Travel is the most appealing type of virtual reality (VR) experience for internet users in the UK, according to April 2016 research. A majority said they wanted the experience of visiting other cities or locations from the comfort of their own headset. Virtual music experiences were nearly as popular.
Ipsos MORI also found that more than half of UK internet users were interested in “attending” music events via VR. No other type of VR experience drew a majority of respondents ages 16 to 75, though solid shares of them were interested in fantastical experiences like walking on water, being able to virtually attend plays or films, or actually being part of a movie themselves.
While younger internet users are more interested in experiences aided by VR, about a third of those ages 55 to 75 who are also curious about the experience.
Given that VR is still in a relatively early stage, it may be understandable that users would look to more traditional, trusted sources for their VR content. Longstanding broadcasters in the UK—the BBC, Sky, etc.—lead the way as desired providers, as 41% of those surveyed say they would turn to them for VR content.
But on-demand services enjoy some popularity, too. About three in 10 say they would like to see content provided by companies like Netflix, and another 27% would view content from social media sites. Only about a quarter would be interested in seeing content provided via a VR-specific channel or site.
Formula E is going to offer computer-generated recreations of its races in virtual reality, starting with a downloadable version of next weekend’s race in Long Beach. The series eventually wants fans to be able to watch the races in real time, and it plans to do so well before the climax of the series’ second season in July.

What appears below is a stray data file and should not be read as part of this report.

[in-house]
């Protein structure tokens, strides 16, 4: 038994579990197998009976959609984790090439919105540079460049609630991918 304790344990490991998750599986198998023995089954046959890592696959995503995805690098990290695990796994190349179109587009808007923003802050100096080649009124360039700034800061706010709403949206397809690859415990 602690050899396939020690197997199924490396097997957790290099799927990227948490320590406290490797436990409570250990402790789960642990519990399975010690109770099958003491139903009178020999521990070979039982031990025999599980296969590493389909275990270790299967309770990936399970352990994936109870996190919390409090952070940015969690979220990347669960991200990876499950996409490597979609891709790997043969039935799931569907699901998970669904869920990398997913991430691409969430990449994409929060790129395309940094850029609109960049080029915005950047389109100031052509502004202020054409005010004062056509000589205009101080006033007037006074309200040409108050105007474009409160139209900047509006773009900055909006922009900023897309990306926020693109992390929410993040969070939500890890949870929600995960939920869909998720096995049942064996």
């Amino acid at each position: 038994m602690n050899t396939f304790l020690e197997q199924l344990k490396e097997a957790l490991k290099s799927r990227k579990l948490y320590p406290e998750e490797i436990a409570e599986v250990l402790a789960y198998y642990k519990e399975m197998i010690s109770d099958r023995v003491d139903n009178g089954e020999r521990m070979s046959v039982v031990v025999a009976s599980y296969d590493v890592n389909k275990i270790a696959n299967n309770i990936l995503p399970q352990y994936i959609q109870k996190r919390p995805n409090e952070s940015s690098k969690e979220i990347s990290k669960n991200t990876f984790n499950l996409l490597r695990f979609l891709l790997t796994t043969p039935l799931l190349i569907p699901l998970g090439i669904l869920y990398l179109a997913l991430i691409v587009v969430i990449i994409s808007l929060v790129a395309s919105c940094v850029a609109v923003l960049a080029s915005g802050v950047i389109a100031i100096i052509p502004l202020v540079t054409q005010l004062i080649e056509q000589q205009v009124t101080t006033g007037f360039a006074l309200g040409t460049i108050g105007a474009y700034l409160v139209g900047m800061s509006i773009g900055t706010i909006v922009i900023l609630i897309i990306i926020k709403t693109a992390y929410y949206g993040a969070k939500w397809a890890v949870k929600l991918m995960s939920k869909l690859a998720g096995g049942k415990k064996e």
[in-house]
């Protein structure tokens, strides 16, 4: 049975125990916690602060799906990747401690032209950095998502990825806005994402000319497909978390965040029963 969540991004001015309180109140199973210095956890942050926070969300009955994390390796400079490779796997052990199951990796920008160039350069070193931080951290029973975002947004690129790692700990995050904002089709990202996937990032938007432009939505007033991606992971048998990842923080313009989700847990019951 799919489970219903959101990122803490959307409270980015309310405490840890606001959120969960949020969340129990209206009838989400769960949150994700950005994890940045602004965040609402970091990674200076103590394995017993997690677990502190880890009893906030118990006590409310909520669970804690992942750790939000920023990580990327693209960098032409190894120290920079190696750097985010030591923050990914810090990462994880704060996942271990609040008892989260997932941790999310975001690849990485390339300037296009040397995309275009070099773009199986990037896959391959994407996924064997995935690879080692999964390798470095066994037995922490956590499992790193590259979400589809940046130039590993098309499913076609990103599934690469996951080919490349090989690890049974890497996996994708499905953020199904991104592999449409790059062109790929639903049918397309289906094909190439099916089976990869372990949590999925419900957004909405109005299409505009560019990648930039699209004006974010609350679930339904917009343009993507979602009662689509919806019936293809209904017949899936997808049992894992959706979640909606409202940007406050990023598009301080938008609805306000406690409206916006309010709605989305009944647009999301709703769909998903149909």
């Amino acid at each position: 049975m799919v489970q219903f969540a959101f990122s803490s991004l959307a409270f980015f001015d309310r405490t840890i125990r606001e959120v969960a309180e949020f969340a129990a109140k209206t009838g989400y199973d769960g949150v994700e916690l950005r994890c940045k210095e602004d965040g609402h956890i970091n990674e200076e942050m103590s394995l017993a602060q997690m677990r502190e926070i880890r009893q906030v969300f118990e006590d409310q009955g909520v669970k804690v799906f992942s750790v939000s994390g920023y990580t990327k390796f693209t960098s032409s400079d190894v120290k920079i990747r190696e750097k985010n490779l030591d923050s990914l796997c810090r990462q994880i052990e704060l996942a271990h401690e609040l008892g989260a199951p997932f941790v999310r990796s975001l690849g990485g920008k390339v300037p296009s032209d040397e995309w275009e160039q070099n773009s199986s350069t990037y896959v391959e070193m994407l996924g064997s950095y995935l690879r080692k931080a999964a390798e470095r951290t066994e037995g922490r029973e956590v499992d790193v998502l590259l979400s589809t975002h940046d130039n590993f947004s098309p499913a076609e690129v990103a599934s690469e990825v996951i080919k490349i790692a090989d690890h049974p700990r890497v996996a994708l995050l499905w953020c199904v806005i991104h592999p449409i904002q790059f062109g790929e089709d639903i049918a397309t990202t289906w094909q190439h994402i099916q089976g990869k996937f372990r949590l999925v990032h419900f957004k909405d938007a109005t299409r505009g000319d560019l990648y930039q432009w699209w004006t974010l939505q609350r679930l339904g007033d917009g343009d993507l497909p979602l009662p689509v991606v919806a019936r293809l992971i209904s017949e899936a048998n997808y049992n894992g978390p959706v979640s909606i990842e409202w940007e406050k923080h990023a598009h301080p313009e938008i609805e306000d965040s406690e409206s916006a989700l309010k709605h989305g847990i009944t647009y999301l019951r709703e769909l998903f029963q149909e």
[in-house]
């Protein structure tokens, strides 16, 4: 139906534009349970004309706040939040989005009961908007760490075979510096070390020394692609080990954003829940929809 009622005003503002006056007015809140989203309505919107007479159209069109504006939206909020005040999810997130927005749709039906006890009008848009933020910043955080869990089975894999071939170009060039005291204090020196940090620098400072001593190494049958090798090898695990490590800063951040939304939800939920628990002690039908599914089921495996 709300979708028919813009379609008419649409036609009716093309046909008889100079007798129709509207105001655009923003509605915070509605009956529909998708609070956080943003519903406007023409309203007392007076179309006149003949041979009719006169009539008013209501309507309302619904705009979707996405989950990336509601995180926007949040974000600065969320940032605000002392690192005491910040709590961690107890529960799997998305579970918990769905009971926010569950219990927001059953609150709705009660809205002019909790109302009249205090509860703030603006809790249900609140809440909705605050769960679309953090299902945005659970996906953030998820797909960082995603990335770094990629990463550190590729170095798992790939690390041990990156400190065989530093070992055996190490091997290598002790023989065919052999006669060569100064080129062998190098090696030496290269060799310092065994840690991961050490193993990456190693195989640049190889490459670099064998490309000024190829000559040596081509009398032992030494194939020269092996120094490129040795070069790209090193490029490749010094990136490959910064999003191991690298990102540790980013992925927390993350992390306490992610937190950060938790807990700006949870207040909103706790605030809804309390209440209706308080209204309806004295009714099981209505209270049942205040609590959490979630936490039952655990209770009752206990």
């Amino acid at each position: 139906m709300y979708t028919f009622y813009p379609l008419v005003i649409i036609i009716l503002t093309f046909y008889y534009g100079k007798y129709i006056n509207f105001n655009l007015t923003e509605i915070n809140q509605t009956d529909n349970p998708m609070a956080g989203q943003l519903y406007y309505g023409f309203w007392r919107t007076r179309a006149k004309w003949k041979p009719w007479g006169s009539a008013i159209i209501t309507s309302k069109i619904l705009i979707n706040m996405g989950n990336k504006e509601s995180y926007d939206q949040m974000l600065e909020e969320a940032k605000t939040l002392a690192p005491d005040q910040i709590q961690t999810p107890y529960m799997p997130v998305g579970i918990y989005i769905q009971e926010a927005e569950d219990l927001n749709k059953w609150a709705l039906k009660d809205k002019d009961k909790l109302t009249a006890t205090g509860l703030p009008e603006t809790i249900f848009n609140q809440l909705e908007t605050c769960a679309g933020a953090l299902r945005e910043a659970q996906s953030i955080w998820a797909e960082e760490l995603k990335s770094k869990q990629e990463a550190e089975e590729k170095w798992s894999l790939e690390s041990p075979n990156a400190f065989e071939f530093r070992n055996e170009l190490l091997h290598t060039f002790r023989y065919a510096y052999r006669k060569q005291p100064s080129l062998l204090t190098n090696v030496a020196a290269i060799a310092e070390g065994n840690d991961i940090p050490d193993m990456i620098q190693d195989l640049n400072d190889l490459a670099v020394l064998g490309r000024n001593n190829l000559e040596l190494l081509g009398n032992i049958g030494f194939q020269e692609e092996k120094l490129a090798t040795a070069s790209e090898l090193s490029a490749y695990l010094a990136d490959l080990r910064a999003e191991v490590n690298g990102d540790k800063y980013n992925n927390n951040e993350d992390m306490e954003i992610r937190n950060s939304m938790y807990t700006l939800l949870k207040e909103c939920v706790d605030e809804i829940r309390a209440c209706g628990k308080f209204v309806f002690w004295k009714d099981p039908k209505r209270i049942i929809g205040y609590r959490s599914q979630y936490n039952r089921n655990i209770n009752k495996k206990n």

Fans will be able to experience the race from any of the 18 drivers’ perspectives, or watch it from a number of virtual camera locations around each racing circuit. They’ll also be able to explore the paddock and freely roam around the virtual reconstruction of each course. Audio of the race broadcasts will also be included, and the experiences — at least for this season — will be free of charge.
To capture the necessary data and create the virtual representations, the series partnered with San Francisco-based company Virtually Live. Virtually Live uses a combination of physical trackers and image recognition software to recreate the races on a computer-generated version of the racing circuits. A representative for Virtually Live tells The Verge that two sides have been privately testing live broadcasts as far back as the December race in Uruguay, and they hope that real-time streams will be available as early as the April 23rd race in Paris.
HOW WE WATCH SPORTS IS CHANGING IN A BIG WAY
Until then, though, the virtual recreations of the races will be offered as downloads in the days following each race on the Oculus, HTC Vive, and PlayStation VR stores. (Virtually Live says that it would have to “sacrifice too many polygons” if it tried to release the races on mobile VR platforms like Samsung’s Gear VR or Google Cardboard.) Fans will also be able to chat with friends who are watching the same race.
The news falls right in line with some of the other forward-thinking ideas to come out of the young, all-electric racing series, like Fan Boost, or the virtual championship on Forza Motorsport 6 announced last week.
But watching a race in VR is more than just another clever idea. We’re in the middle of a revolution when it comes to how we watch sports, one that really started when broadcasters started allowing fans to access live streams of major events on their computers or their devices. Formula E’s organizers have taken these ideas a few steps further, offering things like free live streams of its races, and supplying 360-degree video replays. And when you consider that a series like Formula One made it even harder to watch its own races this week, Formula E’s partnership with Virtually Live feels like a pretty big step forward.
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